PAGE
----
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Bronchoscopy |

Transbronchial Needle Aspiration in Diagnosing Intrathoracic Tuberculous Lymphadenitis*

Semra Bilaçeroğlu, MD, FCCP; Özden Günel, MD; Nur Eris, MD; Ufuk Çağırıcı, MD; Atul C. Mehta, MBBS, FCCP
Author and Funding Information

Affiliations: *From the Departments of Thoracic Medicine (Dr. Bilaçeroğlu) and Thoracic Surgery (Dr. Çağırıcı), Izmir Training and Research Hospital for Thoracic Medicine and Surgery, Izmir, Turkey; the Department of Pathology (Prof. Günel), Ege University School of Medicine, Izmir, Turkey; the Department of Bacteriology (Dr. Eri . s), National Institute of Hygiene, Izmir, Turkey; and the Department of Pulmonary and Critical Medicine (Dr. Mehta), The Cleveland Clinic Foundation, Cleveland, OH.,  Retired.,  Currently at the Department of Thoracic Surgery, Ege University School of Medicine, Izmir, Turkey.

Correspondence to: Semra Bilaçeroğlu, MD, FCCP, Associate Professor of Pulmonology, 6026 Sokak No: 197/22, 35560 Bostanlı, Izmir, Turkey; e-mail: semrab@superonline.com



Chest. 2004;126(1):259-267. doi:10.1378/chest.126.1.259
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Study objective: To assess the role of transbronchial needle aspiration (TBNA) in diagnosing intrathoracic tuberculous lymphadenitis (TB-LA).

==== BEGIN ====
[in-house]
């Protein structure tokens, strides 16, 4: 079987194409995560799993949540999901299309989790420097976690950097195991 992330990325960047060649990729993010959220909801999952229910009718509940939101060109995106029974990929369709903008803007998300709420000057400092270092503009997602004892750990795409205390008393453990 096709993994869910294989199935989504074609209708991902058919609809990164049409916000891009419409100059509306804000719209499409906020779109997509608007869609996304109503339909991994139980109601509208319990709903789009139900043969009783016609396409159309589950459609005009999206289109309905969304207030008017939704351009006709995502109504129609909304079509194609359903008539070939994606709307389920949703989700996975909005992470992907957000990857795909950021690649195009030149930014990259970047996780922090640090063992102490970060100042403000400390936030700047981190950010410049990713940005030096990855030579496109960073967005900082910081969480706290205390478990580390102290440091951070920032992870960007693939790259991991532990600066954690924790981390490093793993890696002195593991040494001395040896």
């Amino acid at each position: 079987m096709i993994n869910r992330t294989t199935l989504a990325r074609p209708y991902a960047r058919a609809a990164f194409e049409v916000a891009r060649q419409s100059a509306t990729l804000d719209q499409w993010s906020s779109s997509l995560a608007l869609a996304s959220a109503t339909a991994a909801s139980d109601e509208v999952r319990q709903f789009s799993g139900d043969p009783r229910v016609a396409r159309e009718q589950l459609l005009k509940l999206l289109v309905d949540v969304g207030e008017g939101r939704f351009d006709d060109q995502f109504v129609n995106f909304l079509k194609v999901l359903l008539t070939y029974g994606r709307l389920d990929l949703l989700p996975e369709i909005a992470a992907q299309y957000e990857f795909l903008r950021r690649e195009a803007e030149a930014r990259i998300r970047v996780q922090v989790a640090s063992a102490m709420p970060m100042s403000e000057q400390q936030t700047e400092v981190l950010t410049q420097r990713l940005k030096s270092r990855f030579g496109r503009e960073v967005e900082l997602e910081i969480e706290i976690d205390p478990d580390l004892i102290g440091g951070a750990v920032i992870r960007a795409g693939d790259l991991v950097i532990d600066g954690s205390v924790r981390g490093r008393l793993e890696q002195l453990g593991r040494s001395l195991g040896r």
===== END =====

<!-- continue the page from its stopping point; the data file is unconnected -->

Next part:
Methods: In a tertiary referral center for thoracic medicine and surgery, using a CT scan as a guide, transbronchial aspirates were obtained with a 19-gauge flexible histology needle in consecutively enrolled patients with sputum smears negative for acid-fast bacilli, and with isolated mediastinal or hilar adenopathy suspicious for tuberculosis (TB).

Results: Of 84 eligible patients who were all found to be HIV-negative, 63 (75%) cases of TB were diagnosed by TBNA (histology, 48 patients [76%]; cytology, 9 patients [14%]; and bacteriologic studies, 21 patients [33%; smear, 8 patients; culture, 17 patients]). TBNA was used to diagnose sarcoidosis in two patients, angioimmunoblastic lymphadenopathy in one patient, and Hodgkin lymphoma in one patient. In the 17 TBNA-negative patients, the results of transthoracic needle aspiration were positive in 12 patients (TB, nine patients; lung cancer, two patients; sarcoidosis, one patient), the results of mediastinoscopy were positive in three patients (TB, two patients; Hodgkin lymphoma, one patient), and the results of thoracotomy were positive in two patients (TB, two patients). Thus, 76 patients had TB, and all responded to anti-TB treatment. TB was corroborated by culture or histology of another specimen obtained from subsequently developed lesions in 40 patients (53%) during anti-TB treatment or posttreatment follow-up. TBNA was immediately diagnostic in 59 patients (78%), and exclusively in 52 patients (68%), among all bronchoscopic procedures and prebronchoscopic sputum studies. Sensitivity, specificity, positive and negative predictive values, and accuracy of TBNA for TB were 83%, 100%, 100%, 38%, and 85%, respectively. The only complication, self-limiting hemorrhage of < 30 mL volume, occurred in 65 patients (77%), with a volume of < 5 mL in 59 patients (70%).

Conclusion: TBNA is efficient and safe in the bacteriologic and pathologic diagnosis of intrathoracic TB-LA in HIV-negative and sputum smear-negative patients.

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